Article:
Posts Tagged ‘gdp’

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by @anarchyroll

China’s influence on the global economy is well documented. If you don’t know what it is; since the mid 1990s China has basically become the straw that stirs the drink that is the global economy. Why? After all Europe as a whole and the United States are technically bigger players with more liquidity in the markets.

The reasons are how much money has been moving into China because of their precedent busting annual economic growth rates, in addition to their purchasing of US government debt. All major international economic players have been investing in China two decades, and they basically own the United States the way a bank owns your mortgage or your credit card debt. China is the world economic HBIC whether people like to admit it or not, and they don’t.

They don’t like admitting it, but they’ll put their money there. Manufacturing, real estate, consumer goods purchases, GDP, and every economic indicator in China has been going one direction since the Clinton administration, up…until now.

To maintain their status of belles of the ball in addition to maintain what has appeared to be unmaintainable growth rates, China’s government has essentially been cooking the books to make their economy look stronger than it actually is. Ironically their downfall may be identical to the downfall of the US economy circa 2008, real estate.

Last season on VICE on HBO, the ghost cities of China were explored and showcased in crystal clear high-definition for the world to see. The Chicago Tribune recently did a feature on Chicago architecture firms building skyscraper after skyscraper in an architectural arms race in the new metropolises of China. The very well researched and written article showed the highlights and low lights of the urban migration of the Chinese population. Some of those low lights included more ghost buildings, ghost towns, unemployment, and environmental problems.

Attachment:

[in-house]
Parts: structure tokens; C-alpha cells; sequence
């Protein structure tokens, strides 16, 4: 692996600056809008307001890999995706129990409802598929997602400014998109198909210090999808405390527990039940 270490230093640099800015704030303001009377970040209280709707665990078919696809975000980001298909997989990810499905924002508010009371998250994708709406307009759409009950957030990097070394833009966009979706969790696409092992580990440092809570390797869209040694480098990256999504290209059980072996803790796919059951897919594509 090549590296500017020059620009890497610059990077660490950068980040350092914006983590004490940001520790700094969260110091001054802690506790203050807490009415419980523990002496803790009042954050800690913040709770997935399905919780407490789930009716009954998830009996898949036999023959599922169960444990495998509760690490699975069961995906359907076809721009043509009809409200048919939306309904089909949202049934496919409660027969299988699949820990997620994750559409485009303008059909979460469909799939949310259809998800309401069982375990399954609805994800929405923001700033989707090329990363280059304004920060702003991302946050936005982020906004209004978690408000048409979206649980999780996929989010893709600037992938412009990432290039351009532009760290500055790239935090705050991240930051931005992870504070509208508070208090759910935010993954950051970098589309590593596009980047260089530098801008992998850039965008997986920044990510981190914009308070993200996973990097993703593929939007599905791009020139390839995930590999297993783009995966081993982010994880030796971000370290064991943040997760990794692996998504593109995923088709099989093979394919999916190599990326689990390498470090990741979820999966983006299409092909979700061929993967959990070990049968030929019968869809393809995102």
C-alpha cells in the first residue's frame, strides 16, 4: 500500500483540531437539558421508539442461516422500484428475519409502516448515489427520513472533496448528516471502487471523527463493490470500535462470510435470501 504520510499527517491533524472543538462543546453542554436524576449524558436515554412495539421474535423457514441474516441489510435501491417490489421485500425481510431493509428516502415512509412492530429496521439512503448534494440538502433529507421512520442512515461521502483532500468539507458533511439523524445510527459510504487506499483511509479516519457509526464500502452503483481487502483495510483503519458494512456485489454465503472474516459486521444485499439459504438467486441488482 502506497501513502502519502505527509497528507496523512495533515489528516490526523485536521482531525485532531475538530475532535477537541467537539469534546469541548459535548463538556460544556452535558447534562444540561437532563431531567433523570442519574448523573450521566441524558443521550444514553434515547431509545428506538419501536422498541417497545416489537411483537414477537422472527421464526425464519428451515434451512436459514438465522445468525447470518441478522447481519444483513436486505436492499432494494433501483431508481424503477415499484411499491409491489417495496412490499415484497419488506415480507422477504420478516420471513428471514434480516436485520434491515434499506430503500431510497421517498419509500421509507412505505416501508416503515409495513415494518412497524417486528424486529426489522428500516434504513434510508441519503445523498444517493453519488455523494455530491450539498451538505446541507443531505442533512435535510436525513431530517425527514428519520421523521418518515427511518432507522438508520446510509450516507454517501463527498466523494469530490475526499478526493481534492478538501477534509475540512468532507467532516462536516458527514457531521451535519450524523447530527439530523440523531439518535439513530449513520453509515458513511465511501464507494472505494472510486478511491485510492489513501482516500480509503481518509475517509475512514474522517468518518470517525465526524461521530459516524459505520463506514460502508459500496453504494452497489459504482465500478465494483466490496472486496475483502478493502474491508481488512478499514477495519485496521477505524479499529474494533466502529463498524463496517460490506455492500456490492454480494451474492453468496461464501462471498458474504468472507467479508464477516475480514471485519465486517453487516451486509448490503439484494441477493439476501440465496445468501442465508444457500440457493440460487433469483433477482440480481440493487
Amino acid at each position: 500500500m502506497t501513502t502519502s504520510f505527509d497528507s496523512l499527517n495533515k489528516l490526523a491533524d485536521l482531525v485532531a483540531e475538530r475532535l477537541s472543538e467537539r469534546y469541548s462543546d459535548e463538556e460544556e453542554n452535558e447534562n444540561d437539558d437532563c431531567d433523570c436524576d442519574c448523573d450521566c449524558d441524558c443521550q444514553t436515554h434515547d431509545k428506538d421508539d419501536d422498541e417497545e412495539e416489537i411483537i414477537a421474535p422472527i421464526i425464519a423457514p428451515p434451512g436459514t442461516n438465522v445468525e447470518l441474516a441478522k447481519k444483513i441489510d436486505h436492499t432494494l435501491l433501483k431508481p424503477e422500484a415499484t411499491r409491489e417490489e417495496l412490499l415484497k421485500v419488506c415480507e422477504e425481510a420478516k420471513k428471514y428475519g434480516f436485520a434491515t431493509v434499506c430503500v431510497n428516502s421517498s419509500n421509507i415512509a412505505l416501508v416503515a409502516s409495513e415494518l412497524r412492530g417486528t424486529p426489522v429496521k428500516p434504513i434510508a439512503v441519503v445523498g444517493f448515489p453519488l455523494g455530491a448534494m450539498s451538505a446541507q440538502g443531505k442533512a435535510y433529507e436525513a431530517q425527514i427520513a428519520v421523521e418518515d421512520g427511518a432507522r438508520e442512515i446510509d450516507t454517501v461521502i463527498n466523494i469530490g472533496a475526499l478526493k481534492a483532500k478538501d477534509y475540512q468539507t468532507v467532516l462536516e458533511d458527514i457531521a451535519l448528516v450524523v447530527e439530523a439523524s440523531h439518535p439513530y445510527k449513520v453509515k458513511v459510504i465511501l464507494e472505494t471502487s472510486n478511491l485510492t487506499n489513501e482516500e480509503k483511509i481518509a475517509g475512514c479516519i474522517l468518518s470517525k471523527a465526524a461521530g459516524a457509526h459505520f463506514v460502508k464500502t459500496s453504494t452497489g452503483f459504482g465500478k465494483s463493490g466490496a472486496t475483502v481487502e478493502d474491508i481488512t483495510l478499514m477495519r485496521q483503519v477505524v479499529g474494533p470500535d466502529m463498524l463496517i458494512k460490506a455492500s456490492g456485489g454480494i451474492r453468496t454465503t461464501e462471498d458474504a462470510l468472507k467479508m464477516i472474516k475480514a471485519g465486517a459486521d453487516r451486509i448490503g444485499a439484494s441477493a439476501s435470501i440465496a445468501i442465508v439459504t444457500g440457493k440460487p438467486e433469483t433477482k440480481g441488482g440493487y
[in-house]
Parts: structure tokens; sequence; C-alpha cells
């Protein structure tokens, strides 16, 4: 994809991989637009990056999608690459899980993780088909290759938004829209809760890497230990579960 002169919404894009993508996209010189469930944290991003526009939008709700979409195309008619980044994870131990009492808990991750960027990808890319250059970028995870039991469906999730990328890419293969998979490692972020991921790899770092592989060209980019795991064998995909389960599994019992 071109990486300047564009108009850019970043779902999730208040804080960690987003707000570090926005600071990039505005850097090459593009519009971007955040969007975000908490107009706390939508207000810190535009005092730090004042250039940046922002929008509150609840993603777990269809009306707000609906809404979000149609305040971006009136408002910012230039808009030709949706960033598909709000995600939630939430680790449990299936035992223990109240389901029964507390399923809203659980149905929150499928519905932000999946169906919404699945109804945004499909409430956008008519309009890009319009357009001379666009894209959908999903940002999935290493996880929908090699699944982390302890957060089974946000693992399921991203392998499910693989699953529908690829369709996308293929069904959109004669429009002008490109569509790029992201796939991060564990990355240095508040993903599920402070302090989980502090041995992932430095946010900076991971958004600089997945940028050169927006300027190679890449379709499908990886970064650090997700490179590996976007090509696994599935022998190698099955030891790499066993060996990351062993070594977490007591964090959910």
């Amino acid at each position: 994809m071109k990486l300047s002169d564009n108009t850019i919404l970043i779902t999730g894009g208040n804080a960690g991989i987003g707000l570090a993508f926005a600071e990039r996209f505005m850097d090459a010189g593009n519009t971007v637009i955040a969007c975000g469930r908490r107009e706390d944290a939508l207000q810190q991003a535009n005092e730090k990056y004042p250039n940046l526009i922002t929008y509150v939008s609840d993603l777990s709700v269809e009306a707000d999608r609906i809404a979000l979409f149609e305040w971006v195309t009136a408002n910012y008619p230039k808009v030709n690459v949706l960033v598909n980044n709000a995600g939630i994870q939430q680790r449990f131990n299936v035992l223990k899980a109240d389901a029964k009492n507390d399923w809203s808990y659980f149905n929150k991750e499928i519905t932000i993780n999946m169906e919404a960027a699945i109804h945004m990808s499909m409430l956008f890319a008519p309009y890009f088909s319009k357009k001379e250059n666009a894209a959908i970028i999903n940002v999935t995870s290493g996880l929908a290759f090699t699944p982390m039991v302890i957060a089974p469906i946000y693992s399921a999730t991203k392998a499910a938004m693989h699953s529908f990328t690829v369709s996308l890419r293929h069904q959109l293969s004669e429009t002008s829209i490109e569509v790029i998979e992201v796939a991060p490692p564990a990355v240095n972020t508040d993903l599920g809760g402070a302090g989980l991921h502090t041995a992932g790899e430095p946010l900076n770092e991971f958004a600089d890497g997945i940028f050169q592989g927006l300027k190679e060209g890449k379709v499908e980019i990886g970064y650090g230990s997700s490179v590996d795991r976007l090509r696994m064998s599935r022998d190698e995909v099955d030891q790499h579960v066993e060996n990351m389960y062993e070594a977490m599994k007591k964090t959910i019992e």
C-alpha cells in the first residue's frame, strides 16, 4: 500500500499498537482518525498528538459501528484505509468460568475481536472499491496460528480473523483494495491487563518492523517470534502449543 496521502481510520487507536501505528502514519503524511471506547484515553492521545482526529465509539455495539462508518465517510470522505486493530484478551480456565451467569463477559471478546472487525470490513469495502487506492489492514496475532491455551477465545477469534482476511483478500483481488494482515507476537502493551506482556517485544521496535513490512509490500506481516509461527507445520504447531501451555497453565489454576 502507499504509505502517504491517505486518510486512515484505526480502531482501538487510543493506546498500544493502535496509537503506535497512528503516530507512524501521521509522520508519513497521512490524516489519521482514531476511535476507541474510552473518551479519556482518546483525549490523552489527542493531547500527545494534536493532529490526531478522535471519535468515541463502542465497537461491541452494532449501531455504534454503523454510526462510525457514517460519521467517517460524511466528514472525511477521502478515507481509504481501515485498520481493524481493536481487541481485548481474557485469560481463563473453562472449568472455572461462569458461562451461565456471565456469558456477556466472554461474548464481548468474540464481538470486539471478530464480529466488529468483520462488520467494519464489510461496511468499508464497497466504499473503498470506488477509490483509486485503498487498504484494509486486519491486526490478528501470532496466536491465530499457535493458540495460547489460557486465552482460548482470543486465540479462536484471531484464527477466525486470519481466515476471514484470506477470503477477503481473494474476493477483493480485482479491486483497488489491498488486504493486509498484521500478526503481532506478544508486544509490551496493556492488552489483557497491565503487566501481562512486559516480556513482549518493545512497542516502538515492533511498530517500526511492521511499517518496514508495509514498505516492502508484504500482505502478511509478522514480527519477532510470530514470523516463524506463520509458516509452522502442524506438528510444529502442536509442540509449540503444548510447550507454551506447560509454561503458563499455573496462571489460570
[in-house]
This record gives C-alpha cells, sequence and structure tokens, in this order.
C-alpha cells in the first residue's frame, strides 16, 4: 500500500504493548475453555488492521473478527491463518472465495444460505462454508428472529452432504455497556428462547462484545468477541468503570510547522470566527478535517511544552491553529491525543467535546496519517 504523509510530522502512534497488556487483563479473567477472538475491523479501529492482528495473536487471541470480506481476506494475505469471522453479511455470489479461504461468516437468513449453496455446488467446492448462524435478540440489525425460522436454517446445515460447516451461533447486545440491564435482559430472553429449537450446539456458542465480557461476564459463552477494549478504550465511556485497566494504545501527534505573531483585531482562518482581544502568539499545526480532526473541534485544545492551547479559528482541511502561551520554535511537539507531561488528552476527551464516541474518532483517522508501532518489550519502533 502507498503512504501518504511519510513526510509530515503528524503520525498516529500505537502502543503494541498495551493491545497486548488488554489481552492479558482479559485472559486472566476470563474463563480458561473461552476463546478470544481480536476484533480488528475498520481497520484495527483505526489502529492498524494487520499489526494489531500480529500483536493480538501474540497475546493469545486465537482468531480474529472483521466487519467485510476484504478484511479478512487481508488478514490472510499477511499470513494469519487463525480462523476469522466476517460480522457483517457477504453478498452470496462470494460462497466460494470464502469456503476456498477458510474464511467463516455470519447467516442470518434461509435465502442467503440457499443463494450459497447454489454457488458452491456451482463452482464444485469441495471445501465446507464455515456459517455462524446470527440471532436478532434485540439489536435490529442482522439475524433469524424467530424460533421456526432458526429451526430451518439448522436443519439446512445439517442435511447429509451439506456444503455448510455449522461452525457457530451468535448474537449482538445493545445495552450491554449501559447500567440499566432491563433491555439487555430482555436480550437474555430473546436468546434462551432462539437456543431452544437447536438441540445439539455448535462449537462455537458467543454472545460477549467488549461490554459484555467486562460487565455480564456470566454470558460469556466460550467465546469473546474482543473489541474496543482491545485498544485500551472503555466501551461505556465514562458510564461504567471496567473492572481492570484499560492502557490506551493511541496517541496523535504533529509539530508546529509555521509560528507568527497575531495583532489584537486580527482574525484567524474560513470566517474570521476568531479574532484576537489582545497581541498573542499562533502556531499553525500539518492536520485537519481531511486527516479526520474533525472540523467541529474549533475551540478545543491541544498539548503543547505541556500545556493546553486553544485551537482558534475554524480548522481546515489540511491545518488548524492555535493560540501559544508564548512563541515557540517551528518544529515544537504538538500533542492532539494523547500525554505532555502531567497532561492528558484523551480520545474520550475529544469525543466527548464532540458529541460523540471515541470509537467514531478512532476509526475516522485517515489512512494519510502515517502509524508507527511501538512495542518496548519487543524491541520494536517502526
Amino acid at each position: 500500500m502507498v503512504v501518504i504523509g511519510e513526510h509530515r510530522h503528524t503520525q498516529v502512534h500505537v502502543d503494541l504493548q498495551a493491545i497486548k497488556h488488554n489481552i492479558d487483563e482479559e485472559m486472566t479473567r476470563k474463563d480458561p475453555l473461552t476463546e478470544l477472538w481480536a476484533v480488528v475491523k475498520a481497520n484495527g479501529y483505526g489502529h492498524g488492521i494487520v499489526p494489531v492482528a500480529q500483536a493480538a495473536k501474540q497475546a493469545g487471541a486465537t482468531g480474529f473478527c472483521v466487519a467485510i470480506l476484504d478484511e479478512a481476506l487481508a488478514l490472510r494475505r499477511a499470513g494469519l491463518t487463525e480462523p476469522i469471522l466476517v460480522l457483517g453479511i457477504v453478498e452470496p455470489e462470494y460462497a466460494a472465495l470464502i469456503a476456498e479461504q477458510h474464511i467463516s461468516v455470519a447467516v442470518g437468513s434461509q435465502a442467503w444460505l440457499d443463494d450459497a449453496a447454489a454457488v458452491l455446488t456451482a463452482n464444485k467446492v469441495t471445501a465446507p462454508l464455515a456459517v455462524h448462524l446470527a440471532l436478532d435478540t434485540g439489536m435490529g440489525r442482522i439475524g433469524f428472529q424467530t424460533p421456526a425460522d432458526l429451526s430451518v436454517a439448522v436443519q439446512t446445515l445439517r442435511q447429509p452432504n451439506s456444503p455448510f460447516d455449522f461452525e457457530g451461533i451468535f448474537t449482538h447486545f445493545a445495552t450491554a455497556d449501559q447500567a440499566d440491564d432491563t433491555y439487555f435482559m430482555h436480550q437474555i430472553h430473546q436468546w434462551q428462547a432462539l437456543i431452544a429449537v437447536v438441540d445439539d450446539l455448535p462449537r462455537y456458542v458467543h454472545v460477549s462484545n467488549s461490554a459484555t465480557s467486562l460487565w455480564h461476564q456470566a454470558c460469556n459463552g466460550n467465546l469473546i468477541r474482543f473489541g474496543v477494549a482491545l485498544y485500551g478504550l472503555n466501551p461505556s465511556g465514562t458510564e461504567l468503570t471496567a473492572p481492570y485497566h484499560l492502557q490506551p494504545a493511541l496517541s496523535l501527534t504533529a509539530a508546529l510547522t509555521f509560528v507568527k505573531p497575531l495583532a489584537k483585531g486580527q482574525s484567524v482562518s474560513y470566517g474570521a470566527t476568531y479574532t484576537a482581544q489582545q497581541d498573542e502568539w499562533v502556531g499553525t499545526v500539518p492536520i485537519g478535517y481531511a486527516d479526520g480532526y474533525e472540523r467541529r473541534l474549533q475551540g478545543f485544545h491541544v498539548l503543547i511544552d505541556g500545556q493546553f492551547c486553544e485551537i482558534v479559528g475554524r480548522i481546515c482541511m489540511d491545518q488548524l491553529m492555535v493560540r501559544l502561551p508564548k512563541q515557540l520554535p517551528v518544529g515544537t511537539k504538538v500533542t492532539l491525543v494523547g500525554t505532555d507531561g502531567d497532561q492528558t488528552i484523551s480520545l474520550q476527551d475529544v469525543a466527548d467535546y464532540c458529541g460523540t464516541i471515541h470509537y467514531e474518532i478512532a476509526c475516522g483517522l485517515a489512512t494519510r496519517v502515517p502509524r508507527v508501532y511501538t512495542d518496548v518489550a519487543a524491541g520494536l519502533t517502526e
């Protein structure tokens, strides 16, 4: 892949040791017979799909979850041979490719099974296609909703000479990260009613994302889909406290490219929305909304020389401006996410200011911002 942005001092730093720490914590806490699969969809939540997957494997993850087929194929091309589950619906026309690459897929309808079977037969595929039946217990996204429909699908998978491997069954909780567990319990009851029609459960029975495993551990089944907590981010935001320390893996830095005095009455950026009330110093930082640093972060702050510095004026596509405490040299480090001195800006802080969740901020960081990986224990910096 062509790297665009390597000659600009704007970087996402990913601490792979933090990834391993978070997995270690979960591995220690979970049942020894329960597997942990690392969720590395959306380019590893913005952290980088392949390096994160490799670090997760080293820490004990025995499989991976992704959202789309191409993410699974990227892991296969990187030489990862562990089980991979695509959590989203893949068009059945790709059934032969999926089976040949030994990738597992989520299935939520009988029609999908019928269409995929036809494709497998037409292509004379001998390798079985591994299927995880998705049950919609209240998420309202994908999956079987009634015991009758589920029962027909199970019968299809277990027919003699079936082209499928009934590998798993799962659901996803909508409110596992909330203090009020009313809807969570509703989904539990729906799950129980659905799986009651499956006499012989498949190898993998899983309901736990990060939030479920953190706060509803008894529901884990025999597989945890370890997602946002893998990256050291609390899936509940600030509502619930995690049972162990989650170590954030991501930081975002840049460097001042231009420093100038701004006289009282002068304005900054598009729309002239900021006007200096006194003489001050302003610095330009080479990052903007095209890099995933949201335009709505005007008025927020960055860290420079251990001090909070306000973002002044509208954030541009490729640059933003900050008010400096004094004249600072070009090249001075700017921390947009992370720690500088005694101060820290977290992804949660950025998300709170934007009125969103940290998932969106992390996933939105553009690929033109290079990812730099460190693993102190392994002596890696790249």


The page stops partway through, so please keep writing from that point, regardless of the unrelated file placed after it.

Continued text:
The economic numbers on paper aren’t matching up with the physical reality of the external world. Wow, I guess China is becoming more like the US every day. I kid, I kid, they are actually becoming more like Japan every day by taking steps very similar to that of the Lost Decade.

The other economic catastrophe shoe may be getting ready to drop. Although GDP growth grew, it is at its slowest pace in 15 years. Manufacturing and trade are both down, two cornerstones of China’s economic darling status. The only things that are sharply moving up are industrial bankruptcies and inflation.

If you’re still reading you’re probably wondering why you should give a shit. The answer to that is simple. If China goes into a recession or depression, so does the rest of the first world because anyone who invests has money tied up in China.  If a run on the bank occurs in China, what is to stop them from doing a margin call on the US debt they’ve been purchasing since the 90s? And if that happens, what exactly happens?